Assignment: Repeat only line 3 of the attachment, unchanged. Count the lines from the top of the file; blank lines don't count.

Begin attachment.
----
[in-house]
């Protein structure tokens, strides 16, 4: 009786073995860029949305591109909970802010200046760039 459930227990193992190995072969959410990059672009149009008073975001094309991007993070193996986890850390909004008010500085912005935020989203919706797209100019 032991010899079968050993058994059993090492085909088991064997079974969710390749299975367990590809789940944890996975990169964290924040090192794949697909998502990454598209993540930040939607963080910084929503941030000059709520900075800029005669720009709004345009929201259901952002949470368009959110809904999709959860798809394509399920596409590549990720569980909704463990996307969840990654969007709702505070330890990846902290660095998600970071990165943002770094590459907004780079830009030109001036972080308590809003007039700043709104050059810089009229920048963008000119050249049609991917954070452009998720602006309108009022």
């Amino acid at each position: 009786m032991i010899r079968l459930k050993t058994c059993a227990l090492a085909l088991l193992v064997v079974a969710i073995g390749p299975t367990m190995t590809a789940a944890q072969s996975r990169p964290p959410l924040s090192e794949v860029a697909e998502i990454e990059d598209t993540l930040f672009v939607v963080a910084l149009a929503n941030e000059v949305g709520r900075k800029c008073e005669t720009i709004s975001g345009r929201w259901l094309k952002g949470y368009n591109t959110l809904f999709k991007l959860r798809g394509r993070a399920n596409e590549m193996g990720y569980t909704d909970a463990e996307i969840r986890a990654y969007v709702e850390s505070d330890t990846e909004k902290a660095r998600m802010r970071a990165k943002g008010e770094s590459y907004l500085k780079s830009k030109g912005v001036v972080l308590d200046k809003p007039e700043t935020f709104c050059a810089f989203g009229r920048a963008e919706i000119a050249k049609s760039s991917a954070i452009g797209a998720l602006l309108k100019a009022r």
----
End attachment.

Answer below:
């Amino acid at each position: 009786m032991i010899r079968l459930k050993t058994c059993a227990l090492a085909l088991l193992v064997v079974a969710i073995g390749p299975t367990m190995t590809a789940a944890q072969s996975r990169p964290p959410l924040s090192e794949v860029a697909e998502i990454e990059d598209t993540l930040f672009v939607v963080a910084l149009a929503n941030e000059v949305g709520r900075k800029c008073e005669t720009i709004s975001g345009r929201w259901l094309k952002g949470y368009n591109t959110l809904f999709k991007l959860r798809g394509r993070a399920n596409e590549m193996g990720y569980t909704d909970a463990e996307i969840r986890a990654y969007v709702e850390s505070d330890t990846e909004k902290a660095r998600m802010r970071a990165k943002g008010e770094s590459y907004l500085k780079s830009k030109g912005v001036v972080l308590d200046k809003p007039e700043t935020f709104c050059a810089f989203g009229r920048a963008e919706i000119a050249k049609s760039s991917a954070i452009g797209a998720l602006l309108k100019a009022r």